It’s Flying Bacteria and Aztec Two-Step Time
Millions of travelers, with trillions of bacteria.
June. The month when the greatest number of Americans travel overseas, many heading off on vacation.
In this month last year, 3.7 million US citizens jetted off to distant countries, and a further 4 million headed for Mexico and Canada.
So it seems as good a time as any to reflect upon some intriguing connections between travel and—yup, you guessed it, bacteria.
Many species of bacteria are motile, moving around under their own steam.
However, although some are capable of moving considerable distances in relation to their size, this is still only measured in micrometers.
Hardly what you’d call traveling.
But it doesn’t prevent bacteria moving around the globe as passengers, of course, and this month millions of air travelers will be ferrying their microbiomes with them as they fly off all over the world.
As a tourist, you may well be helping to distribute microbes around the globe via your gut, lungs, and luggage.
Even the plane itself may be doing its bit to participate in this international “germ trade.”
In 2014, a team from NBC’s Today show tested cross-country commercial flights for bacteria.
Nine out of thirteen of their samples contained what they say were harmful bacteria, and apparently the dirtiest locations they found on planes were tray tables.
A former flight attendant told the TV show that short turnaround times can mean tray tables don’t always get the thorough cleaning they should.
She also recommended, by the way, that you should “carefully check the seat-back pocket before reaching inside, because some passengers will use the air-sickness bag and then return it without telling anyone.”
A perhaps more scientifically robust investigation was carried out by researchers at the University of Limerick in 2015. They analyzed 154 water samples taken from the galleys of two aircraft on multiple days: one long-haul, the other short-haul.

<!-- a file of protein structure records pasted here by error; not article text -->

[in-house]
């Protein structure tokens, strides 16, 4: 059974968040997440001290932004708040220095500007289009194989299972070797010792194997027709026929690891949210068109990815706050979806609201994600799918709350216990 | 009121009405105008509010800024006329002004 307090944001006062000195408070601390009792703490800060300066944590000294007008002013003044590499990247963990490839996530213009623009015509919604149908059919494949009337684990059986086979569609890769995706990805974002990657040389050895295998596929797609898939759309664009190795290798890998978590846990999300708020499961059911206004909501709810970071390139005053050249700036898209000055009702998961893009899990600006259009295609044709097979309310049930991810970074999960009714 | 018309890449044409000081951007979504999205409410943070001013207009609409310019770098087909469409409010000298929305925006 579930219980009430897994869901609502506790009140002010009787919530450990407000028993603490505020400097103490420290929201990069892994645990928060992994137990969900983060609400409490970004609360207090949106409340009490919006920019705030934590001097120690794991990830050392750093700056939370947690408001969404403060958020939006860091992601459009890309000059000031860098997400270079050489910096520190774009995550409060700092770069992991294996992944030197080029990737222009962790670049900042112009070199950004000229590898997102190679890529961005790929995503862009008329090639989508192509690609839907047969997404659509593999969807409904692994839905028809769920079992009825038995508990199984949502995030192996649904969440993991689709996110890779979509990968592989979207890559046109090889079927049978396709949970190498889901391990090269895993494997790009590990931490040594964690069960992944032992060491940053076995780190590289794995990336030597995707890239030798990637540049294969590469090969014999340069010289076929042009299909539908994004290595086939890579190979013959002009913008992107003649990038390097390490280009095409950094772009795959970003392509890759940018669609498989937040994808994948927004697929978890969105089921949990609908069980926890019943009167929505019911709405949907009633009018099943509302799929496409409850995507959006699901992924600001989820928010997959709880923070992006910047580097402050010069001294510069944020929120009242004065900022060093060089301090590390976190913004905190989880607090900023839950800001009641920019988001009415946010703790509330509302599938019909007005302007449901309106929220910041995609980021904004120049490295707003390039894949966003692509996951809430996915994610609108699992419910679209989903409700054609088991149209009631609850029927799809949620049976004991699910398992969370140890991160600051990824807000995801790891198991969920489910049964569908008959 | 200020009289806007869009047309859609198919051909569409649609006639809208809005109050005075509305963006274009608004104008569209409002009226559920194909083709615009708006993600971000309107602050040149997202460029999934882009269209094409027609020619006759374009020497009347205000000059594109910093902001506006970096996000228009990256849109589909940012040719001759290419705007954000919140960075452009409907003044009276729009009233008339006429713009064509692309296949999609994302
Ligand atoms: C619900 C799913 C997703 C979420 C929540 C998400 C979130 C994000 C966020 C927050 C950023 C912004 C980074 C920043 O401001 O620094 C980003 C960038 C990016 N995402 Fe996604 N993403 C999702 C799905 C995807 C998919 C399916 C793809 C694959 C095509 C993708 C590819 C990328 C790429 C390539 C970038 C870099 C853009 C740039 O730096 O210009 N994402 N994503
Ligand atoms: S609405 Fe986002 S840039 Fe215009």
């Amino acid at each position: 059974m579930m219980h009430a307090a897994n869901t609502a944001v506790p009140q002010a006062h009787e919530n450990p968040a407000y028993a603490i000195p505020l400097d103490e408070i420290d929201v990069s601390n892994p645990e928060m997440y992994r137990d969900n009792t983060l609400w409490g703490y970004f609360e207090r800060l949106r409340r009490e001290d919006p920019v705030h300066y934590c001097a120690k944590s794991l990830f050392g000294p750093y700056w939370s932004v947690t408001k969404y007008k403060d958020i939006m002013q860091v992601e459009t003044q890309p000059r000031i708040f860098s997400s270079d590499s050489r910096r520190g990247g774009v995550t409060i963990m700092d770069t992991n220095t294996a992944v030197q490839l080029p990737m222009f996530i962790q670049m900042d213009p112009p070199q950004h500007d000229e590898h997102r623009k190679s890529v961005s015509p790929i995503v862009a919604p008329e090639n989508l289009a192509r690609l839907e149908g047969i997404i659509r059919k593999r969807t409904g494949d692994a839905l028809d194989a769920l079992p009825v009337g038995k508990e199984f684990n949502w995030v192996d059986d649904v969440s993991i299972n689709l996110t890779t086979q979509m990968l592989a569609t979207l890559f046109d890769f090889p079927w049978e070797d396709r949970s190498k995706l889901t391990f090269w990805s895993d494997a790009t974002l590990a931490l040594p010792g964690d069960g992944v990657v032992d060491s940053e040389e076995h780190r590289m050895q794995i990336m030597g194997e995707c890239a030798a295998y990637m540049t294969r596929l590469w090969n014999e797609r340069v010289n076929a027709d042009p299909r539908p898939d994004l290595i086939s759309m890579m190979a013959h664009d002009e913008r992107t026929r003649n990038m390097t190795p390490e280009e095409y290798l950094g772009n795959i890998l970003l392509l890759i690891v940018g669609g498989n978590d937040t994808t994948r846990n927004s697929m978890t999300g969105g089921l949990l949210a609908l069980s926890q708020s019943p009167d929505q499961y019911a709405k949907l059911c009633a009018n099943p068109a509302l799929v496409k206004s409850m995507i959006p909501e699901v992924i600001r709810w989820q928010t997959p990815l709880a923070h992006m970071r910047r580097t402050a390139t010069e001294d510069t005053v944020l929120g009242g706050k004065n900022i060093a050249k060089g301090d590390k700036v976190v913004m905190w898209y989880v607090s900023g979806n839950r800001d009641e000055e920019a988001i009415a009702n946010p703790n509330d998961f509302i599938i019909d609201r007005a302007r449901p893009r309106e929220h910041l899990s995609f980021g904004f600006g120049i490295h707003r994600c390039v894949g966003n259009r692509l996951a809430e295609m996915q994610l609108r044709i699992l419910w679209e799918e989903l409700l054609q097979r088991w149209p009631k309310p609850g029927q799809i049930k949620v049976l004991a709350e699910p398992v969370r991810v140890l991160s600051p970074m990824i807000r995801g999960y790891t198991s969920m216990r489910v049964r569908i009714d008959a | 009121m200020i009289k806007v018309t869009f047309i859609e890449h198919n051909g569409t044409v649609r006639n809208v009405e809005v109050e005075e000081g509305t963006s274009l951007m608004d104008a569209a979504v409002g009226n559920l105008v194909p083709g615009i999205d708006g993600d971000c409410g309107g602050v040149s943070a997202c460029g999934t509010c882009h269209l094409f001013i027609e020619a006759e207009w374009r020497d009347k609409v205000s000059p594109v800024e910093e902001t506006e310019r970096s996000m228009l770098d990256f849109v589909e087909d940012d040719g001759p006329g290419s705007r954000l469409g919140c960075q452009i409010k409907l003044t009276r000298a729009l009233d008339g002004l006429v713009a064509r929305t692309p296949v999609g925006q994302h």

Although they discovered none of the pathogenic bacteria listed in regulatory standards, they did identify 37 different water-borne bacterial species in all, more on the long-haul plane than on the short-haul one.
Although aircrafts are clearly one way for bacteria to move about the world, nature does a pretty good job, too.
In 2006, scientists from the US Geological Survey collected air samples three miles above the middle of the Atlantic.
Over half of the samples contained living microbes that had originated in dust storms blown from Africa.
Genetic sequencing of these bacteria revealed strains capable of causing disease in humans, animals, and plants—and also proved that the mid-Atlantic microbes had come from specific regions in Africa.
More work in a similar vein was carried out by scientists from labs in the UK and Switzerland, using computer-modeling techniques to examine how far bacteria of various sizes could travel around the globe when blown by the wind.
Tiny microbes traveled faster and farther.
What’s more, bacteria could travel widely within the hemisphere in which they were released, but movement between hemispheres was much more limited.
So bacteria released high over South America might spread easily to Australia, but would be unlikely to reach Europe.
Sometimes when humans travel the globe they unwittingly take home souvenirs in the shape of bacteria.
Research conducted in 2014 at Duke University Medical Center in Durham, North Carolina, tracked the gut microbiomes of two individuals almost every day for a full year.
Their bacterial balance stayed remarkably stable, except when rare events brought about radical change.
For example, when one person traveled from the developed to the developing world it led to an almost two-fold increase in their Bacteroidetes/Firmicutes ratio, which was then reversed when the participant went home.
All of which brings us to that all-too common illness affecting those who venture abroad—traveler’s diarrhea.
It spreads easily from person to person, or by consuming contaminated food or water.
And sometimes it’s caused by parasites or viruses, but it is also frequently the result of a wide range of bacteria including E. coli and Campylobacter.
If you’re unfortunate enough to succumb, it’s important to remain properly hydrated, and commercially available oral rehydration salts are an invaluable addition to your travel first aid kit.
However in the hopefully unlikely event that you find yourself suffering from Montezuma’s Revenge with no commercial salts available, it is possible to rustle up your own.
The general consensus for a homemade alternative seems to be this formula: Half a level teaspoon of salt, six level teaspoons of sugar, stirred into one liter (five cupfuls) of clean drinking water, until it’s dissolved.
To be on the safe side, boil the water then cool it.
Finally it’s also worth remembering that in more ways than one, This Too Shall Pass.